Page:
Is technology devouring the present? No, we’re doing it ourselves.
The year is young, and you feel old. Where have the past twelve months gone? Somehow, they’re gone, swallowed up in the blink of an eye on New Year's Eve. It’s a strange feeling: Time simultaneously flies and stretches like an old piece of chewing gum to which every memory, no matter how bad, seems forever to stick. “Racing standstill”, as the French media philosopher Paul Virillo describes it. He describes a present in which the human sense of time is all muddled up, which has a lot to do with the technological changes of recent years.
The Internet and mobile digital technologies have changed our understanding and sense of time. Some say for the better. After all, simply by ubiquitous multitasking and the parallel completion of several tasks in the same moment we should become faster and even more productive. It's possible to simultaneously listen to a podcast and make a phone call or change the baby and clean out the dishwasher. We live in a parallel society in which everyone and everything, including ourselves, is always available. For time, this means that its linear passing, one thing coming after the next, has been replaced by the concept of simultaneity. The Internet has interrupted time as we knew it and reassembled it into a multi-level puzzle in which those who want to keep up must place every piece simultaneously.
For more sensitive minds, this is not always an advantage. They suffer from chronophobia — the growing fear that time is passing ever more quickly, simply too quickly. In the world of the Internet, the present has merged with the future. As a result, the temporal dimension of hope that previously used to be the source of much of our attention is now missing, according to the Canadian media philosopher Douglas Coupland, who uses the term “time sickness” to describe the phenomenon.
A variety of apps on our smartphones turn this temporary feeling of FOMO (fear of missing out) into a business model. We can log our activities and systematically record and evaluate them according to their percentage share of daily business, use the Pomodoro technique to remind us to take regular breaks in the infinitely accelerated flow of time, or document good resolutions to improve how we manage work and leisure time, holding ourselves accountable if it’s not working out. But none of this changes the course of time.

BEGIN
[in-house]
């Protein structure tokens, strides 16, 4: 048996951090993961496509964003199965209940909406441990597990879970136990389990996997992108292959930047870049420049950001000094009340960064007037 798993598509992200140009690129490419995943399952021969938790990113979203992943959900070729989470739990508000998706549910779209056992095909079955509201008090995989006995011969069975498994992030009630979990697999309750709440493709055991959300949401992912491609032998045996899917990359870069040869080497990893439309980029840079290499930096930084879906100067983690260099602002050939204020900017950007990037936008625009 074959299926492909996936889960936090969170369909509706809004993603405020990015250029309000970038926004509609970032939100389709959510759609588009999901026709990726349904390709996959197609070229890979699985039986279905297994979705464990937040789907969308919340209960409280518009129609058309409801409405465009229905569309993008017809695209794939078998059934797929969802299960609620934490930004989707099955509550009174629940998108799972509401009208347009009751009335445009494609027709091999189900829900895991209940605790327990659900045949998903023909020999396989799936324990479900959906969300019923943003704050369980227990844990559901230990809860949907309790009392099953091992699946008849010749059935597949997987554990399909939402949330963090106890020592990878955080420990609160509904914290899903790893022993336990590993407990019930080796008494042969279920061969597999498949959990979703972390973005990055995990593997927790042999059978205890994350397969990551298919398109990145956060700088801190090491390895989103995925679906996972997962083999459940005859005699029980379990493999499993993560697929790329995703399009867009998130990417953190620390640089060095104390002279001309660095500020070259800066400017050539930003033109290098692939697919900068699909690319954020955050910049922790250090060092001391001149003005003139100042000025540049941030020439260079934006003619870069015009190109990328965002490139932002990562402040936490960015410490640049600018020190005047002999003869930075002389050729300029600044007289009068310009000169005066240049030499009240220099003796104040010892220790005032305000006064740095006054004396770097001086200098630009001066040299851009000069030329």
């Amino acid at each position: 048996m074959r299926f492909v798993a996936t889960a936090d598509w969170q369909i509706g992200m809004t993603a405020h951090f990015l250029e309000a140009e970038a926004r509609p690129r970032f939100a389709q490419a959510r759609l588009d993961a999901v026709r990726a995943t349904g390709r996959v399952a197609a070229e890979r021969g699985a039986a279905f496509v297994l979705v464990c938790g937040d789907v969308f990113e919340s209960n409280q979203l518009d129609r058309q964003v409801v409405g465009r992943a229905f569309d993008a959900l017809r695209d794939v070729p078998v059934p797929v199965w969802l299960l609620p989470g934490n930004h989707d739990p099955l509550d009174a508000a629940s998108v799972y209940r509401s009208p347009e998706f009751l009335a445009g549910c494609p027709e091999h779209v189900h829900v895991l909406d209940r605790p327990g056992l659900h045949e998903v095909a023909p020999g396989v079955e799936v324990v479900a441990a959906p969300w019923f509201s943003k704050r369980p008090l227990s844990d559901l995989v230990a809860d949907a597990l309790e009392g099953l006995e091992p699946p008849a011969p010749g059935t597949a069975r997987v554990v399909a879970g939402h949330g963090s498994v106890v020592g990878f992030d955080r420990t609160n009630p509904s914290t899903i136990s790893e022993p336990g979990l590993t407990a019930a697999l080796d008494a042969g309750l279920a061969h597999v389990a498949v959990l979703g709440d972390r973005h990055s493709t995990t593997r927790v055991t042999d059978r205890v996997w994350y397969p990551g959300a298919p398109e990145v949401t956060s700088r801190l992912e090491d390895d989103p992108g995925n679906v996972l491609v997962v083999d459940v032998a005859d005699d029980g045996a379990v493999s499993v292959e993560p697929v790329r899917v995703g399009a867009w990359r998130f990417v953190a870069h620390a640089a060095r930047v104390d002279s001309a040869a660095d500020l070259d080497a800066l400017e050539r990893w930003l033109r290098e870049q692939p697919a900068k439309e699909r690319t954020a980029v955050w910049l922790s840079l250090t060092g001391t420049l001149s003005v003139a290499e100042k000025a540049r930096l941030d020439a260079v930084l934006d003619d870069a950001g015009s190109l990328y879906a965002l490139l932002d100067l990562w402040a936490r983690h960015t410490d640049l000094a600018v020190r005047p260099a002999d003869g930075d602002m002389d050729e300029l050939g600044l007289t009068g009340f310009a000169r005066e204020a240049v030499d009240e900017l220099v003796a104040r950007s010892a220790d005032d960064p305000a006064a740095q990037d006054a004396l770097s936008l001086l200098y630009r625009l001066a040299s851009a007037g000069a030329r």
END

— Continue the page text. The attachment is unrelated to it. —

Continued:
In fact, it’s been scientifically proven that time seems to pass more quickly with increasing age. And this applies not only to recently experienced periods of time but also to entire decades of life, which simply seem to fly by the older one gets. So not even time can save itself from the steely grip of inflation.
If the Internet has disrupted time as we knew it, then what about trying to disrupt the disruption? There are several possibilities. We could simply decide to do away with the calendar and live without a time structure, as the small Arctic village of Sommarøy tried to do two years ago. Without time and its measurement, businesses could simply open when the owners wanted them to and people could meet spontaneously instead of having to tediously arrange everything in advance. Well, that might still work for a population of just 300, but in our complex world, that's no way to live. The clock will remain, even if above all else it shows how time flies.
If there’s no structural disruption, then it’s up to us to change our perspective of time. We don't need apps or new technologies to do this because there’s one “techne” that’s perfectly suited to the purpose: leisure. It doesn’t describe a state of laziness, as is often mistakenly assumed, but rather a relaxed focus on the present. Augustine wrote in his treatise on time in the 4th century: “There are three times, a present with respect to the present, a present with respect to the past, and a present with respect to the future.” Being present is living “in the flow,” as we would say today.
How time passes also depends on how we imagine it spatially. Most of the time, this is by means of a timeline in which the past is located on the left, the present in the middle, and the future on the right. This visualizes time as necessarily transient. In countries where reading is from right to left (Arabic, Hebrew), it is often the other way around. Time runs from right to left.
But the real question is: Why does time arise and disappear for us horizontally rather than vertically? Wouldn't the vertical, ascending time axis be the right image for a feeling that arises when something is going up, when there are new developments, changes, improvements that influence our lives, and which catapult us into the infinite space of possibilities? Space and time are not only mutually dependent on one another in physics. It’s due to the self-imposed limitations of the human imagination that we imagine time as a flyspeck, as if we are standing on a treadmill, that continuously slides to the left out of our field of vision.